Please, share your thoughts.



Temptation is a topic seldom broached in our post-modern culture, though it may be tolerated if divorced from such antiquated concepts as sin.

A temptation to violate one’s diet or to skip going to the gym could easily fit into everyday conversation.

However, the temptations that have the most potential to destroy our souls are often considered outmoded, at best. Bringing up these temptations is not unlike mentioning the devil – not to be done in polite company.

Doing so is likely to result in being considered a naive simpleton for believing in such things. Or, conversely, being considered the source of evil in the world for being “judgmental” and thereby inducing guilt in others unnecessarily.

Given that I often find myself encountering temptation in surprising ways, I thought I might post some reflections – in the event that anyone cares to read them.  (I shall not be shocked if no one does.)

I do not intend to judge anyone, except perhaps myself, with these musings – and even myself rather gently.

And I’m going to skip over the obvious ones, such lying, stealing, coveting, disobeying and enticements of the flesh.

Most people who have even a modicum of interest in the topic are likely to already be well-versed in these.


I have always been a rather sensitive person, I think. As with most personality traits, I probably came to be this way through some inexplicable interaction of nature and nurture.

There is nothing wrong with being sensitive, of course, and it has both its functional and dysfunctional aspects.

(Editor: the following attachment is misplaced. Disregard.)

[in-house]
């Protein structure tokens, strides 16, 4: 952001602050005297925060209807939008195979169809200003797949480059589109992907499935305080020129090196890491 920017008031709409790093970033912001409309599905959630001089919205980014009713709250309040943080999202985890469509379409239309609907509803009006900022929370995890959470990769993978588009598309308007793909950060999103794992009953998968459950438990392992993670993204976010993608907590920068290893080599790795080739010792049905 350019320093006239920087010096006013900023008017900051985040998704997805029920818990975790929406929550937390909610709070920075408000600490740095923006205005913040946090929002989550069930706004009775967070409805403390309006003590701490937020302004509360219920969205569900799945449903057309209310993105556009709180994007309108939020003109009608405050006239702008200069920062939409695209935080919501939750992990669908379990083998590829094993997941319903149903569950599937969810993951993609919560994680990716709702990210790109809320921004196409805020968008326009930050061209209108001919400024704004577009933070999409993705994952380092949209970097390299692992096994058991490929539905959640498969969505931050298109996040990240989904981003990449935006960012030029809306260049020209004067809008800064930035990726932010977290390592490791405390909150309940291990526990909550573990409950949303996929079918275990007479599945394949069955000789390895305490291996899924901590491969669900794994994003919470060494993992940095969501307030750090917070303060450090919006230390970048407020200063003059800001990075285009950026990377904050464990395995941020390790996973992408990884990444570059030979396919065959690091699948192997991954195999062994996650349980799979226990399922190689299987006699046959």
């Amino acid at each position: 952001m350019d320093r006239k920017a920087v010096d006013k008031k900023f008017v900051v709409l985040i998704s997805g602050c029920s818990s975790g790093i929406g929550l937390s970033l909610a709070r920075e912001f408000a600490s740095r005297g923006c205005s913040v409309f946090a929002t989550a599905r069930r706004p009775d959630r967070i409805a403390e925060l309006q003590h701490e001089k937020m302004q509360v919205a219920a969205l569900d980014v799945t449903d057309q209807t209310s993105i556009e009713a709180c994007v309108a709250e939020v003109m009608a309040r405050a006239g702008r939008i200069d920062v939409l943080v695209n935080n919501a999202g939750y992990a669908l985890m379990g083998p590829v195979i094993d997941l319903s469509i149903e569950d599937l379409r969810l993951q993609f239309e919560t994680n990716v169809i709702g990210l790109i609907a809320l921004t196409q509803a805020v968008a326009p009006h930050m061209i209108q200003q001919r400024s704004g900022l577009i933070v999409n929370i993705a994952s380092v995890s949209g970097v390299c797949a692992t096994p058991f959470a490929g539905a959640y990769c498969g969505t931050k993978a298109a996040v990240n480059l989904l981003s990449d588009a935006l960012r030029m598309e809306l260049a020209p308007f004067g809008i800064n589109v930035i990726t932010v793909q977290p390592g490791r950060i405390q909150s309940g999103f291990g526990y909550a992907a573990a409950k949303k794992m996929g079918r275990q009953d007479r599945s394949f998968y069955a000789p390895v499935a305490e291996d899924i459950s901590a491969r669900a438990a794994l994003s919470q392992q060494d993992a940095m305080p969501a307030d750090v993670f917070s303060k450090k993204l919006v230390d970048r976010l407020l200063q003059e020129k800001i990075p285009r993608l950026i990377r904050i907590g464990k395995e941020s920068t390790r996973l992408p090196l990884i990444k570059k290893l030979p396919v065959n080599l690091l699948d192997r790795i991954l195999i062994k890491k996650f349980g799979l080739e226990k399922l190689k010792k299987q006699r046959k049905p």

Sensitivity, for example, can translate into empathy and compassion for others. On the other hand, it can also result in easily hurt feelings.

Hence, I write this evening about the temptation to have hurt feelings.

What’s the big deal about having hurt feelings? Isn’t that normal?

I will explain.

I experienced this temptation just the other night. Someone dear to me sent me an email, bowing out of a routine social commitment with me.

The reason given was that some other experiences had crowded the weekend and an evening “off” was needed.

Immediately, my sensitivity reactor was triggered and a combination of hurt feelings and angry thoughts began to flood my mind.

Since when was a conversation with me so stressful that time off was needed? My mind was abuzz with other perceived slights, as well as all of the times that I hadn’t bowed out despite my own illness or fatigue.

And something in me desperately wanted to express these hurt feelings, even if only to hint at them.

Temptation is born.

However, the temptation wasn’t just to strike back in some subtle or not-so-subtle fashion.

The true temptation, I believe, lie in the hurt feelings themselves. While this may be obvious to others – and even obvious to me when I see it in others – at the moment of being triggered, it is far from obvious.